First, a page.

Randy Roth, the University of Hawaii law professor who co-authored the scathing critique of the Bishop Estate that led to the state's investigation of the influential and wealthy charitable trust, said: "I think (Anzai) will be a no-nonsense attorney general who can be depended upon to call things as he sees them. I think he'll do an excellent job."

Roth stressed that he was not speaking as president of the Hawaii State Bar Association. The bar's 19-member board of directors has yet to take a position on Anzai's selection, he said.

When Anzai was asked to assess his chances for winning Senate confirmation as attorney general, he said he's the wrong person to query because he had thought he would be confirmed to another term as budget chief.

"I thought it would be close -- but not the way it turned out," Anzai said.

About Earl Anzai


Bullet 1995-May 1999: State budget director
Bullet June 1993-Jan. 1995: Owner, law office of Earl I. Anzai
Bullet January 1990-November 1994: Special counsel, Office of Hawaiian Affairs
Bullet October 1988-June 1993: Partner, Anzai & Evangelista fka Anzai Ahn Holt & Evangelista fka Anzai Holt & Evangelista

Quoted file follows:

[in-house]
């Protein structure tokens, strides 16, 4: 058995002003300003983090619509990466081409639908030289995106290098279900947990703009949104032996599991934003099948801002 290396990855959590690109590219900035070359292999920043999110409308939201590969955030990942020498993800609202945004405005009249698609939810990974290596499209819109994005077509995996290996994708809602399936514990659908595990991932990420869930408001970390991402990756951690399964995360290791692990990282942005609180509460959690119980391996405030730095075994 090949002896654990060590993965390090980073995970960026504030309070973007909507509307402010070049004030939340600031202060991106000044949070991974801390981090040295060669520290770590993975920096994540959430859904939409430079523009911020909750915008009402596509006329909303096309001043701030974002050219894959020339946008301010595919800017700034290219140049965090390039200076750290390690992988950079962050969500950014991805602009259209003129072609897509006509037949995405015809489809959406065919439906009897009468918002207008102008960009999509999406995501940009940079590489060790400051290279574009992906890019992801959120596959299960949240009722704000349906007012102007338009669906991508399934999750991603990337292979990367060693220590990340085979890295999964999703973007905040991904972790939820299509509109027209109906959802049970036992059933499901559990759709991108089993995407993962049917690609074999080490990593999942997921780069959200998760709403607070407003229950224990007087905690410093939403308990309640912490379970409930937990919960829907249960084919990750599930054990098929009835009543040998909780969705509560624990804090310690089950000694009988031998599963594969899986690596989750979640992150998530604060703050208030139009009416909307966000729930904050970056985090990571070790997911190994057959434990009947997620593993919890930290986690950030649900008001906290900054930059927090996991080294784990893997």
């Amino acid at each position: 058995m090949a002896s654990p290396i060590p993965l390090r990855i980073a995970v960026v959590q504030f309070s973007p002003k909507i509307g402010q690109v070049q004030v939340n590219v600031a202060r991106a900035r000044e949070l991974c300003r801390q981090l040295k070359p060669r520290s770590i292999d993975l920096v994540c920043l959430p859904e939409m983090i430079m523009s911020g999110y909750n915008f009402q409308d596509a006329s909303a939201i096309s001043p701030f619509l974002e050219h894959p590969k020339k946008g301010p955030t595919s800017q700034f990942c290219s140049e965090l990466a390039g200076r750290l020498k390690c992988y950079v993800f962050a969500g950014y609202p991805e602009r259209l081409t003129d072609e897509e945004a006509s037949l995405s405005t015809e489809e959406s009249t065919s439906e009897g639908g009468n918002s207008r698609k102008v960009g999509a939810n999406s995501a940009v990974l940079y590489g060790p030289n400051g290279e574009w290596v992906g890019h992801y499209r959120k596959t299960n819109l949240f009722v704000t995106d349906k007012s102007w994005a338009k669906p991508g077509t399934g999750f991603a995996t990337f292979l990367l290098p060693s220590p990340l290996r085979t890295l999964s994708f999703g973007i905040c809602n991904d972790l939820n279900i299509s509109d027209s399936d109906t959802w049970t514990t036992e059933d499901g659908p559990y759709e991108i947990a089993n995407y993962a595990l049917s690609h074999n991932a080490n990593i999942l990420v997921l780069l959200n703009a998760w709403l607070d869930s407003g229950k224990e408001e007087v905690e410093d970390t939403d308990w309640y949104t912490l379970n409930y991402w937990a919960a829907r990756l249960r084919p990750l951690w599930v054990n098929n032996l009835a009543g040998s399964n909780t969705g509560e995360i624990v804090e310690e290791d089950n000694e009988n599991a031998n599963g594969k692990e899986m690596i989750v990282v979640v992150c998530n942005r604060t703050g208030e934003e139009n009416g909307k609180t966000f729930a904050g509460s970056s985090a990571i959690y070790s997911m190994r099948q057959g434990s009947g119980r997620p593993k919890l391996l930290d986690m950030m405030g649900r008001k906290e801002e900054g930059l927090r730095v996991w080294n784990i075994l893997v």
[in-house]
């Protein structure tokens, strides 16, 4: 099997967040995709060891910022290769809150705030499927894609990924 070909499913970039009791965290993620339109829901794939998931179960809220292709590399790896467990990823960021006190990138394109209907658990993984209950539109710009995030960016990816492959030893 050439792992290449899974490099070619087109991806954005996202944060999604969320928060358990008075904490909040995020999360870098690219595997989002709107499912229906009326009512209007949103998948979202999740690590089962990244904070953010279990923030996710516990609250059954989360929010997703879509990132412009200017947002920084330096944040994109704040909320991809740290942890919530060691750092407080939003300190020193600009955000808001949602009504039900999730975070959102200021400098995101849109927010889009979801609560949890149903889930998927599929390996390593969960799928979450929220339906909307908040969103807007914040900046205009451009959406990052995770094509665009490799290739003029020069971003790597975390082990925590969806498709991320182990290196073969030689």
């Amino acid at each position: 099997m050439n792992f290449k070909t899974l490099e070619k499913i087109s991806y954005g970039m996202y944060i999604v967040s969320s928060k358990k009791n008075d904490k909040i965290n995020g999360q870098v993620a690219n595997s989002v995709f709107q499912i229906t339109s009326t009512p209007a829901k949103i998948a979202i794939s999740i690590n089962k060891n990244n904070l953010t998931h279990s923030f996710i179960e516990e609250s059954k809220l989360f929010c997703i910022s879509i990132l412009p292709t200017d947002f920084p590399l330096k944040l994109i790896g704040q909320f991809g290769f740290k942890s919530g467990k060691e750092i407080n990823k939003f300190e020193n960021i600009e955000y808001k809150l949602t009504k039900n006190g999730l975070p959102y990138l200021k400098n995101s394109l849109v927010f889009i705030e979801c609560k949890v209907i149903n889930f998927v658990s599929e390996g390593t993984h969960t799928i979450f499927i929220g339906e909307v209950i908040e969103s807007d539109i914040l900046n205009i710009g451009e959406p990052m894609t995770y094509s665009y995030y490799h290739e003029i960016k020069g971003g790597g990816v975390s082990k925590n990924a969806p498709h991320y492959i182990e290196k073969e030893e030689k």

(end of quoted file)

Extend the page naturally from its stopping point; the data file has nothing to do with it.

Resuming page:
Bullet April 1988-December 1994: Arbitrator, Court Appointed Arbitration Program and privately appointed arbitrator
Bullet January 1987-May 1987: Chief counsel, Committee on Judiciary, state Senate
Bullet September 1983-October 1988: Senior associate, Schutter & Glickstein, attorneys at law
Bullet May 1982-August 1983: Law clerk, Oahu Circuit Court
Bullet April 1982-February 1983: Attorney/chief investigator, Special Senate Committee Investigating the Pesticide Heptachlor in Milk, state Senate
Bullet Jan. 1981-July 1981 and Jan. 1982-April 1982: Committee clerk, Committee on Health, state Senate
Bullet June 1978-September 1978: Committee clerk, Committee on Environment, Agriculture, Conservation, and Land, Constitutional Convention of 1978, State of Hawaii
Bullet January 1979-January 1981: Chief clerk/staff director, state Senate Ways and Means Committee
Bullet September 1975-June 1976: Special assistant to the executive director, Comprehensive Planning Organization of San Diego
Bullet July 1970-July 1975: Senior legislative analyst, state Office of the Legislative Auditor
Bullet September 1968-July 1970: Management analyst/investigator, U.S. General Accounting Office, Far East Branch
Bullet June 1967-September 1977: Planning program coordinator, Oahu Metropolitan Planning Organization


Bullet Law degree, December 1981, University of Hawaii, Richardson School of Law
Bullet Enrolled in Ph.D. program in agricultural economics, 1966-1968, University of Hawaii-Manoa
Bullet Master's degree in economics, June 1966, University of Hawaii-Manoa
Bullet Bachelor's degree in economics, January 1964, University of Hawaii-Manoa
Bullet Undergraduate study at Emory University, Atlanta, and Oregon State University, Corvallis, Ore.
Bullet Graduate of Kahuku High School.